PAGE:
— A week ago, I wrote about the ridiculous rumblings coming from the family of deceased actress Brittany Murphy, in which her husband and mother were preparing for possibly suing Warner Brothers studio, who they were publicly claiming were responsible for the actress’ death.

Here’s to hoping the lawyers they were planning to hire haven’t already cashed their retainer checks, as yesterday the Los Angeles coroner announced the results of Murphy’s autopsy — officially, the actress died accidentally from a combination of pneumonia and prescription drugs.  While more details are expected to be announced sometime in the next two weeks, it’s pretty clear that the family’s hopes of cashing in on a loved one’s tragic death concerns that Warner Brothers drove Murphy to her death were completely baseless.

If you take a visit to the entire article I linked to just above, you’ll see at its beginning a picture of Murphy that makes you wonder why someone in her family hadn’t gotten her to seek medical attention sooner for something.  In the photo (the time at which was taken at isn’t stated, but I would imagine it was in the past year of her life), the actress looks pale, gaunt, and certainly unhealthy (in contrast to the photo here above).  Murphy’s family denied that she had any sort of eating disorder, but seeing her in that photo makes you pause to wonder.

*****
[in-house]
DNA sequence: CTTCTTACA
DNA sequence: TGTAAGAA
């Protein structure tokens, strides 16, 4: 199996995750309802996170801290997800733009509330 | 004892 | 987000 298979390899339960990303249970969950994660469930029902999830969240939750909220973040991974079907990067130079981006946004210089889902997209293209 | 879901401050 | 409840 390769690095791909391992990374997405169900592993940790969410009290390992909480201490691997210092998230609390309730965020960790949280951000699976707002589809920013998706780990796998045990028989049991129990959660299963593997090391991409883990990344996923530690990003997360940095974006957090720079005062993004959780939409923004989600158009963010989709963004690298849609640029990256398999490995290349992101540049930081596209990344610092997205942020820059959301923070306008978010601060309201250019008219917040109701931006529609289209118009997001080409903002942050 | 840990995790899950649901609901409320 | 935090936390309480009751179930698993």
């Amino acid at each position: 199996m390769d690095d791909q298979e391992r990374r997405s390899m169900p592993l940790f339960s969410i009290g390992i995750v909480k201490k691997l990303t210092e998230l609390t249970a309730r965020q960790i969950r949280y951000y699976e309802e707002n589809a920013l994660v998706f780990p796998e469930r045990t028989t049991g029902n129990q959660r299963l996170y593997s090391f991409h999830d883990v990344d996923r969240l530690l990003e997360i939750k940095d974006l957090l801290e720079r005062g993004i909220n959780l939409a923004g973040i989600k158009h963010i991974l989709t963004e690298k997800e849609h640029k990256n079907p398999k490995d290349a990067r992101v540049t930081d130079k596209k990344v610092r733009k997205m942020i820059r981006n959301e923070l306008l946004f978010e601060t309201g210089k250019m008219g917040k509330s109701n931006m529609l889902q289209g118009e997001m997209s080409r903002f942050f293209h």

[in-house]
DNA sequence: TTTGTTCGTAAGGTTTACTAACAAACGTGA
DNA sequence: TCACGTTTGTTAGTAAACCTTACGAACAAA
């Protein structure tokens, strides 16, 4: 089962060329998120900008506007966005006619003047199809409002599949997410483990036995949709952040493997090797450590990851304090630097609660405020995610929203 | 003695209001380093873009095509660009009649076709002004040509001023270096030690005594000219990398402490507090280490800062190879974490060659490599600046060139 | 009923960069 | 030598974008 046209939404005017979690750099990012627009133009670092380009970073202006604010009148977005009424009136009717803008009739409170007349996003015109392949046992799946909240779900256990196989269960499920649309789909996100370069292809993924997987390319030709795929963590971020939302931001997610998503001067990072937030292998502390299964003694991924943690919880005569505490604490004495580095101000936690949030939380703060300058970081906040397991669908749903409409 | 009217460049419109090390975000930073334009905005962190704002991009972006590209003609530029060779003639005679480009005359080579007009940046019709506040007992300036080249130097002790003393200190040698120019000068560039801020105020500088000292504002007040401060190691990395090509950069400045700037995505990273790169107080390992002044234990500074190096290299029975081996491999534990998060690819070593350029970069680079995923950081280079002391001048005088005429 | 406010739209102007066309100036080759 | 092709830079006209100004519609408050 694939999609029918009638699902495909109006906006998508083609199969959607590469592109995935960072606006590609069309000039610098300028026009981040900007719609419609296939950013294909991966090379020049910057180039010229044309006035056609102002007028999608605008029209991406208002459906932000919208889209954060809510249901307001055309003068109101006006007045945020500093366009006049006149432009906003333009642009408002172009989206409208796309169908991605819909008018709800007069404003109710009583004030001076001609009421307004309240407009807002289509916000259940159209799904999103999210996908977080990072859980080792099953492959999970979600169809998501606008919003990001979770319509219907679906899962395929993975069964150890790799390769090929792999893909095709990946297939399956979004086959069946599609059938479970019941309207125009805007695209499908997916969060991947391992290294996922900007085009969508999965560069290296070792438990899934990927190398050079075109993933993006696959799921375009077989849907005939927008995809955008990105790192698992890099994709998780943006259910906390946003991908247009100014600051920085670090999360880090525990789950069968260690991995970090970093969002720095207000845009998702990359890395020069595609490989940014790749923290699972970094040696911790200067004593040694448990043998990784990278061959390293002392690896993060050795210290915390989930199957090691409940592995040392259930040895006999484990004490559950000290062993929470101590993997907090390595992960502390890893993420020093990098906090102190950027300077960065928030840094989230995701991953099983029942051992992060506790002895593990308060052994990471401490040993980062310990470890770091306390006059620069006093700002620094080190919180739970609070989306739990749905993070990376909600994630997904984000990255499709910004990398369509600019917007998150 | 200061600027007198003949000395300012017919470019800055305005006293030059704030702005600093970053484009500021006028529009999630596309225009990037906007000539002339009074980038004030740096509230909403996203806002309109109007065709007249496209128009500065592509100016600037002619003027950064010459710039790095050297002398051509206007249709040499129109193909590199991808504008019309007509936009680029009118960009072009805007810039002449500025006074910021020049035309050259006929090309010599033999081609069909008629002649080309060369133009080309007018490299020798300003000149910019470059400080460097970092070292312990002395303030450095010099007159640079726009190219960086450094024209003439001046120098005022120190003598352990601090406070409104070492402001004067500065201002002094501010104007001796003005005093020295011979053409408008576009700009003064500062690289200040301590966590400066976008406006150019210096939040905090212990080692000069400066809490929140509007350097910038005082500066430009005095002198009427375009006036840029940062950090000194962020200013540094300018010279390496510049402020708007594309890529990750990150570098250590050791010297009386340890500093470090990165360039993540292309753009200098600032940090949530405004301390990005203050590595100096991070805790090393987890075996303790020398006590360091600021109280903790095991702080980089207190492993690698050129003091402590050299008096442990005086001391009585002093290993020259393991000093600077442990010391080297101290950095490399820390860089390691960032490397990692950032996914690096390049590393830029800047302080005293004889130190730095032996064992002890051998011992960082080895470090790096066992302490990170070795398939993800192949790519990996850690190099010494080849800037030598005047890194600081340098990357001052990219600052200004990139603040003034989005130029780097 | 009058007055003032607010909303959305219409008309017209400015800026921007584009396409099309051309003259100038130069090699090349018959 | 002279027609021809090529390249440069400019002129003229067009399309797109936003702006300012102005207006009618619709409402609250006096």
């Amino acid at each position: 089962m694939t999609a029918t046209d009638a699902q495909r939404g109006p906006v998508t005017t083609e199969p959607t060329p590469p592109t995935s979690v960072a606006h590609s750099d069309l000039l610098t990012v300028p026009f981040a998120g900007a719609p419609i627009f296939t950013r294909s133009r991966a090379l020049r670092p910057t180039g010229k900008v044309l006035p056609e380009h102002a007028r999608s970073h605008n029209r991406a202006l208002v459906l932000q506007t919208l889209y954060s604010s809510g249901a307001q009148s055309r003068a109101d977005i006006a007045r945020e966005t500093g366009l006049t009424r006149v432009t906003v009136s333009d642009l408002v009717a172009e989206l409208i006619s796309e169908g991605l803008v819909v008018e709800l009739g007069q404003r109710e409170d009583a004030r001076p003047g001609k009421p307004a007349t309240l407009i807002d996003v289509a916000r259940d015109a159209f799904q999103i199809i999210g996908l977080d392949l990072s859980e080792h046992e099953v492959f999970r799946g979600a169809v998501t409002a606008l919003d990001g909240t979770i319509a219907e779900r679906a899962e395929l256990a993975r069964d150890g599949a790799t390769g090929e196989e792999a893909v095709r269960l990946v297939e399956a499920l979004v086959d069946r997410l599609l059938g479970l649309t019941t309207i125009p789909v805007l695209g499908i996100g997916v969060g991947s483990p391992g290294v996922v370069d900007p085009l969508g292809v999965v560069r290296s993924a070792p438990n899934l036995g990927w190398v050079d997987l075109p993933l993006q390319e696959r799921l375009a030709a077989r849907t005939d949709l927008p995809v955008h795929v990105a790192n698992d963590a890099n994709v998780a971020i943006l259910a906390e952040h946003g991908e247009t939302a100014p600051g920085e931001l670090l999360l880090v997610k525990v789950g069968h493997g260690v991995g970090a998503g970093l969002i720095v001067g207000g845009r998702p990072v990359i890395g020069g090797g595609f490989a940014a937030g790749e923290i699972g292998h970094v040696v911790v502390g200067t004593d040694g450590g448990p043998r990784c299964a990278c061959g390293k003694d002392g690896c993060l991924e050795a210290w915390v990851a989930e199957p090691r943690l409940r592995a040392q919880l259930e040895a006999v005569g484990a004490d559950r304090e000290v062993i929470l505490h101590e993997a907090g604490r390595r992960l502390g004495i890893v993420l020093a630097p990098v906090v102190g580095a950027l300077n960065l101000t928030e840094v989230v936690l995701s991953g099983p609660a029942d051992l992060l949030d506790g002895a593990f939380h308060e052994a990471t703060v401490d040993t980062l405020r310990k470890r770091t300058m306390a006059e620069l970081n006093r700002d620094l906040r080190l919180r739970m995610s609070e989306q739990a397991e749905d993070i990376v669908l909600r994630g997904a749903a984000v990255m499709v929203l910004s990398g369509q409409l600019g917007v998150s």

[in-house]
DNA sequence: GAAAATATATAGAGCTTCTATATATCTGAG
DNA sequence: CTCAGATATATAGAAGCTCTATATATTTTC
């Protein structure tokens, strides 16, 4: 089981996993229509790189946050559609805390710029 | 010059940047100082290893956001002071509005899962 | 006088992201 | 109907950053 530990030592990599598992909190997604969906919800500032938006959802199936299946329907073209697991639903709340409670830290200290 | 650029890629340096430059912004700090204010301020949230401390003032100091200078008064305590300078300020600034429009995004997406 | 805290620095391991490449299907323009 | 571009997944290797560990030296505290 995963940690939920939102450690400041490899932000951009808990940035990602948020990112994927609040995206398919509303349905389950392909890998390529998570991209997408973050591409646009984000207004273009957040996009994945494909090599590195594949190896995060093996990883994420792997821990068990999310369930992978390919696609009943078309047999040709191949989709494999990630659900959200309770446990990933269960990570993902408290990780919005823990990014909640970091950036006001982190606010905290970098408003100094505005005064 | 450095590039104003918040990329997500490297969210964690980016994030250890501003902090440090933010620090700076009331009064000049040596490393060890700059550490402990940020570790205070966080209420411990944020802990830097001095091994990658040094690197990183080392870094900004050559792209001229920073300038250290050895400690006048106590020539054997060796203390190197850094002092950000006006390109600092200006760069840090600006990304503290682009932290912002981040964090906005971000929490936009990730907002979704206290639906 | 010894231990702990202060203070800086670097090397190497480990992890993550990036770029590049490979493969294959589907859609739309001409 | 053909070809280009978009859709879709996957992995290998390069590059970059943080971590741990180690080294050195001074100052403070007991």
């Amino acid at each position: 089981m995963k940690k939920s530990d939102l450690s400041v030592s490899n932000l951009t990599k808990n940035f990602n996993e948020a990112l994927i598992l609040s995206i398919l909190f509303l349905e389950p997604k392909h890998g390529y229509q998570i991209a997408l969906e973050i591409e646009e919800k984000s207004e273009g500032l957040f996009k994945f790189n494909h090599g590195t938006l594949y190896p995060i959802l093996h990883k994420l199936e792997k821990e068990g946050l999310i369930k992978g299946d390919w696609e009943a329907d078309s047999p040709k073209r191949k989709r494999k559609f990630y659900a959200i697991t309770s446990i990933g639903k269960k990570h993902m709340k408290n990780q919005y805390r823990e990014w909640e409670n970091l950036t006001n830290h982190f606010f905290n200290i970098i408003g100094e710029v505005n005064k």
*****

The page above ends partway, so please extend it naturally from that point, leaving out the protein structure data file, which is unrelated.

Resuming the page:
Pictured here: Board Game Blasphemy

— The most classic of all board games is arguably Monopoly, and it was announced at this year’s Toy Fair that, in recognition of the game’s 75th anniversary, Hasbro is launching a new version of the game with some radical changes for those of us who’ve played it countless times over the years.  Unfortunately, none of those changes appear to be any good.

What’s not to like about this edition?  Where to begin?  Paper money (and the idea of banker) — gone (replaced be — what else in this day and age — a credit card.  Maybe in the spirit of staying relevant to the times, the game can raise the interest rate to 29.9% with no warning when you’re in the middle of a turn).  The familiar metal tokens — gone (replaced by cheap-looking clear plastic stand-ups with pictures on them).  The houses and hotel — shrunken down to a “there’s no way you won’t lose them” size.  And the game board is smaller and round — it looks like a poorly-baked pie, with slices that represent the properties — instead of the familiar square board that represents streets laid out around a city block.  And on top of all of that, it looks like the properties have been changed as well — so bye-bye to Boardwalk and Park Place.